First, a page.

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Antiracism scholar Ibram X. Kendi presents UR’s MLK Jr. keynote


Author and antiracism scholar Ibram X. Kendi will give a virtual talk on Wednesday for the University of Rochester's annual Martin Luther King Jr. Commemorative Address. - PHOTO PROVIDED
  • Author and antiracism scholar Ibram X. Kendi will give a virtual talk on Wednesday for the University of Rochester's annual Martin Luther King Jr. Commemorative Address.
Ibram X. Kendi, bestselling author of “How to Be an Antiracist,” will give this year’s Martin Luther King Jr. Commemorative Address hosted by the University of Rochester. The virtual talk will be presented on Wednesday, Feb. 24, from 7 to 8 p.m., followed by a Q&A. The event is free to attend, but registration is required. At the point of registration, attendees can submit a question for Kendi.

Kendi is the Andrew W. Mellon Professor in the Humanities and the Founding Director of the Boston University Center for Antiracist Research, an antiracism activist, and historian of race and discrimination policy in America.

His work addresses how racism and policy in areas such as the environment, health care, and law enforcement interact and pose existential threats to Black people and other marginalized populations.

“I wrote in ‘How to Be an Antiracist’ that white supremacy is a nuclear ideology that is threatening human existence,” Kendi told CITY during a recent phone interview after the Jan. 6 attack on the Capitol. “People thought I was being hyperbolic. But I think now people are beginning to see what law enforcement and FBI officials have been saying for years, that the greatest domestic terrorist threat of our time is white supremacists. But unfortunately, people's racist ideas cause them to attach danger to blackness. It prevents them from seeing danger when it has a white face.”

Though the specifics of his keynote address have not been disclosed, Kendi’s work makes him a fitting speaker following a politically tumultuous year, with nationwide protests held in response to police killings of Black men, and hordes of white supremacists planning and carrying out an insurrection at the U.S. Capitol Building in January.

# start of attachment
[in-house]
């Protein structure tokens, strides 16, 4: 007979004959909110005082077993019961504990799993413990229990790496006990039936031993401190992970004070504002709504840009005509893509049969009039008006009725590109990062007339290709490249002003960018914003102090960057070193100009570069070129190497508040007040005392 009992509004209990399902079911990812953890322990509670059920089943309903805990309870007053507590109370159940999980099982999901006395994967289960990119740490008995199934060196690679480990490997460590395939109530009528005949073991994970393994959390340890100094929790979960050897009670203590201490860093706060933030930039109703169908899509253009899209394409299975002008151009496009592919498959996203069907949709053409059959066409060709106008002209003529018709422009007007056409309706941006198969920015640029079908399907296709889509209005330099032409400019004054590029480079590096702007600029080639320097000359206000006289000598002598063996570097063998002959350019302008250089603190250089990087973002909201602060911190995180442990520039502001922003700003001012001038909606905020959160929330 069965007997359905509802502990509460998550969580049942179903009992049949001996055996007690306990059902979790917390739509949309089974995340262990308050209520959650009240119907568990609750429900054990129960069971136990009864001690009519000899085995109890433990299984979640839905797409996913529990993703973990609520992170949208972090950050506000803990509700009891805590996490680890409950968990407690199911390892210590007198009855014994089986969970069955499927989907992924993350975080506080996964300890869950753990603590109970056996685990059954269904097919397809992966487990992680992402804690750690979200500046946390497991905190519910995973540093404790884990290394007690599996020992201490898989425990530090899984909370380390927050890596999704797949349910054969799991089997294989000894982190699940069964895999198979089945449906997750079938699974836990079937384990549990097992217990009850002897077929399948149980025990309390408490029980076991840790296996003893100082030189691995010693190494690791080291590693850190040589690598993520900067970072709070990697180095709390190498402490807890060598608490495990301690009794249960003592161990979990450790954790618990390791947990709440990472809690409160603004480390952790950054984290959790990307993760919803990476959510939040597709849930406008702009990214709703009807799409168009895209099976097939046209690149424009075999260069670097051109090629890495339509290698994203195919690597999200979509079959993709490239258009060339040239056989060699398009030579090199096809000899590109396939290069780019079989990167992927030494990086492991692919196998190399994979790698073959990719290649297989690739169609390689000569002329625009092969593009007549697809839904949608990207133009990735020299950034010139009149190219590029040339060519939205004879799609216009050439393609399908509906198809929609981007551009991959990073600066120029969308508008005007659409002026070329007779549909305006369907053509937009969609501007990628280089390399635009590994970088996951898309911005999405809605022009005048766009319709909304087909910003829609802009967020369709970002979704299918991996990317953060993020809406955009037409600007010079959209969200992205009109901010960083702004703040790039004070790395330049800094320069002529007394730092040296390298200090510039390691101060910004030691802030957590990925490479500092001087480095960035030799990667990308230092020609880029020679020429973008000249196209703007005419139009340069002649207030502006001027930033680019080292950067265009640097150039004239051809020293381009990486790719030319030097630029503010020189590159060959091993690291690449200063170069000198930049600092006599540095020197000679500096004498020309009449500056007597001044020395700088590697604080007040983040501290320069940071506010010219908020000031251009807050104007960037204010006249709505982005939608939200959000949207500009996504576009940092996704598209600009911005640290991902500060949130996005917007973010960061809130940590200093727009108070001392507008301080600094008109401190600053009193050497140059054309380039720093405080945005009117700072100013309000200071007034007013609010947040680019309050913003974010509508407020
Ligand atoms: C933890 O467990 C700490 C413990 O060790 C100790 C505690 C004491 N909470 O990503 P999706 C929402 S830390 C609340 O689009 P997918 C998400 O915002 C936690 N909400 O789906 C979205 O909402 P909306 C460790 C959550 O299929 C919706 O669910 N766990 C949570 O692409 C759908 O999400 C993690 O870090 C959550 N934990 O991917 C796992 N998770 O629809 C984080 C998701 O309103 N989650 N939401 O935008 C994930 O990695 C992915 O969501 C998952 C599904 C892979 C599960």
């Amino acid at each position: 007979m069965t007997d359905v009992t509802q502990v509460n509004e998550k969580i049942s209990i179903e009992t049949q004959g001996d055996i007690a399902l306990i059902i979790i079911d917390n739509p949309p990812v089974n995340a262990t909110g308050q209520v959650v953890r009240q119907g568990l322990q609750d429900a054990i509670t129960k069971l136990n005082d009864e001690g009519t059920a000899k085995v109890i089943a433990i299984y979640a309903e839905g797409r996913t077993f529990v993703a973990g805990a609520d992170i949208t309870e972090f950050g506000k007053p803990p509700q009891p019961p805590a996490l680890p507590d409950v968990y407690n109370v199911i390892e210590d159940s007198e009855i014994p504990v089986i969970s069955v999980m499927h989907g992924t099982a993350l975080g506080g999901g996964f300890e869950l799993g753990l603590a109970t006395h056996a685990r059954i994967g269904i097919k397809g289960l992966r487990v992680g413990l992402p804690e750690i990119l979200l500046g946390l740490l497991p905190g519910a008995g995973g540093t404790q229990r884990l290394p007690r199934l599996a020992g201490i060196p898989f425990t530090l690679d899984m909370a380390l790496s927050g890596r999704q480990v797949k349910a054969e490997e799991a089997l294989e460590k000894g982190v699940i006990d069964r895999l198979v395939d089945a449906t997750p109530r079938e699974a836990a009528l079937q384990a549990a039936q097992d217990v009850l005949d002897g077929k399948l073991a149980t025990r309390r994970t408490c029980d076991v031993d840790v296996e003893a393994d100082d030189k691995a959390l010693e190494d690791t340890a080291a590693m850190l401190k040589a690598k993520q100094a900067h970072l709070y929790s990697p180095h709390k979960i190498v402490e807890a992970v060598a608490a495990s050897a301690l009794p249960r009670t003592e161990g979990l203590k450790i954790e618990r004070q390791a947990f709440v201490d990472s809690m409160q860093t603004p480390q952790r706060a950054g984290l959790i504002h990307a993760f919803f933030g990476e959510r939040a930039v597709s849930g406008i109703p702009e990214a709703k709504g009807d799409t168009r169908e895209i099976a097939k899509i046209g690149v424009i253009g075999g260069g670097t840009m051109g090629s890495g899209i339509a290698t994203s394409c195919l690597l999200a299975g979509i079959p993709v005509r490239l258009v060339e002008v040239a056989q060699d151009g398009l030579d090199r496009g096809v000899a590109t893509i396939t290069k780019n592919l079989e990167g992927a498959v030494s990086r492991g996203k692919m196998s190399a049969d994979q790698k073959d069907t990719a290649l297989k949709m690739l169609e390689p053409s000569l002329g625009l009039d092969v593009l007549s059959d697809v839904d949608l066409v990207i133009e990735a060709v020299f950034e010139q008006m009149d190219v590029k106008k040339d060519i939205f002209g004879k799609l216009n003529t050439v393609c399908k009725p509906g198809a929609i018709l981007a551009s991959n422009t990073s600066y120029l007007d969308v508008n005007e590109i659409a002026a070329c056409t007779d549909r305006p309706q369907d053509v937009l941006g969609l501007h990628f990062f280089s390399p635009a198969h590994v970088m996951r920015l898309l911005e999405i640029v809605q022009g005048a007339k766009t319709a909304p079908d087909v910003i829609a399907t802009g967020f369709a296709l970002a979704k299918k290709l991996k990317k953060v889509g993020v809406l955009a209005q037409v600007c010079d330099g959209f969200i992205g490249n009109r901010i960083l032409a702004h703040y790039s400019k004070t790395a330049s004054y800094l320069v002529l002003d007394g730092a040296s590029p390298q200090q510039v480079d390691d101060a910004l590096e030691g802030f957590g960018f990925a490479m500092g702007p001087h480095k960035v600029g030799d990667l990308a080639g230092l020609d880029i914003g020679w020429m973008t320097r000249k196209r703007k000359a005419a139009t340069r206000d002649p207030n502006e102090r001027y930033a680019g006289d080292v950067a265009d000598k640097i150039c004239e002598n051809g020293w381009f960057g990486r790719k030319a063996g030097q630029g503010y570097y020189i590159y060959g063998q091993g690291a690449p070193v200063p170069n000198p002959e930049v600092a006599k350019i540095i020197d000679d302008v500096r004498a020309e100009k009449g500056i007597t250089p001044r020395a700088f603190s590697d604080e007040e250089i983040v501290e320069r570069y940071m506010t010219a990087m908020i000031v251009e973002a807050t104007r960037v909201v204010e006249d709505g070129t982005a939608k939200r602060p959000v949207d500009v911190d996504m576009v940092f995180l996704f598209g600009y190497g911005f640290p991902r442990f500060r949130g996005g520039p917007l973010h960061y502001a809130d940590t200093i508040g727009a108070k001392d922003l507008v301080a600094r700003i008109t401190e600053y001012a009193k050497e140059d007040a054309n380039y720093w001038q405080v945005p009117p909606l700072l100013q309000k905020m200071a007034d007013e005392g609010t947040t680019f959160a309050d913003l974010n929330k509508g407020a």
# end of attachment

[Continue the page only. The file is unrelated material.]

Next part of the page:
“King has had an enduring impact on me and on our society,” Kendi said. “I of course want to speak to that. But I also want people to remember that King lived just years after the March on Washington. And then, by 1967, he was saying that his dream, he suspected, had turned into a nightmare. And we need to really wrestle with that. Why, by 1967, was he saying that? And what does that mean for our time?”

We have a society of racial inequities and disparities, Kendi told CITY.

“And we need entities, whether governmental or non-governmental, that are going to track those disparities and inequities, that are going to investigate the actual policies and practices behind those inequities, and are going to actually have the power to rid our nation of those racist policies and practices,” Kendi said.

His vision includes creating the types of antiracist policies that can eliminate disparities and inequities, and over time assess the impact of those new policies.

“Just like with anything else, we can't just wish for an antiracist society,” he said. “We have to organize a body of people who are making this happen.”

The presentation marks the 20th anniversary of the MLK address. Past speakers include Jesse Jackson, Andrew Young, Michael Eric Dyson, Maria Hinojosa, and Symone Sanders, who recently was named senior advisor and chief spokesperson for Vice President-elect Kamala Harris.

Rebecca Rafferty is CITY's life editor. She can be reached at [email protected].